Over some of the cultivated strips of land were placed, at intervals, sticks with what suggested a touzled head of hair, but which was in reality composed of loose strands of straw. Along the sides of these strips lie citronnes (which, on mature acquaintanceship with the district, I find are a sort of vegetable used largely in soup) strewn loosely and carelessly about on the ground to ripen. The trees not far from St. Pierre des Corps seem a great deal infested by various kinds of fungi: that kind, whose scientific name I forget, which grows bunchily, in shape like a bird’s nest, and which give a sort of uncombed appearance to the branches.
We had intended, originally, to stop at Tours for the night but, finding that our doing so would involve two changes, we altered our minds, and determined to go straight on to Bordeaux. Then ensued the enormous difficulty of rescuing our luggage; for, as everyone who has travelled much abroad knows, the “red tape” which is always tied, with great outward ceremony and pomp of circumstance, round one’s goods and chattels when travelling by train, is exceedingly difficult to undo, and especially so at short notice.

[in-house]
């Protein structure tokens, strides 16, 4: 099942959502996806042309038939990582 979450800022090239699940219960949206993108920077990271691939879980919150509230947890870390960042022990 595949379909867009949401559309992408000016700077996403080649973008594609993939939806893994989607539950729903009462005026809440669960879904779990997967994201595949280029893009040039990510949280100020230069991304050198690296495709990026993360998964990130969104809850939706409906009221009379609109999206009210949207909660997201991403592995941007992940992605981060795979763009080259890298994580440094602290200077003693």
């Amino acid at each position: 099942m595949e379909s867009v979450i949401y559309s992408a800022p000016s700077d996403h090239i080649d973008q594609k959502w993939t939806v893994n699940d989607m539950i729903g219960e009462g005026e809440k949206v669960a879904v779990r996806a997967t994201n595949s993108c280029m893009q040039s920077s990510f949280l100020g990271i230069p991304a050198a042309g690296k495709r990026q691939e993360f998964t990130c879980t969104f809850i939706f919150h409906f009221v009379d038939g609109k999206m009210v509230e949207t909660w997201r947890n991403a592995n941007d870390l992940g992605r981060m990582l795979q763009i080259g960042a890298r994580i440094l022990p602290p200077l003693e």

However, my companion plunged promptly in medias res when, at the Junction, the train allowed us a few minutes on the loose, and we contrived to get our luggage out of the consignment labelled for Tours—though it was at the very bottom of all the other trunks—and transferred into the Bordeaux train, while I secured from the buffet a basket of pears, some rolls and cold chicken, flanked by a bottle of vin ordinaire. And, while on the subject of vin ordinaire, though there is an old, well-worn saying to the intent that “good wine needs no bush,” yet I cannot help planting a little shrub to the honour of the wine of the country in the fair country of the Gironde.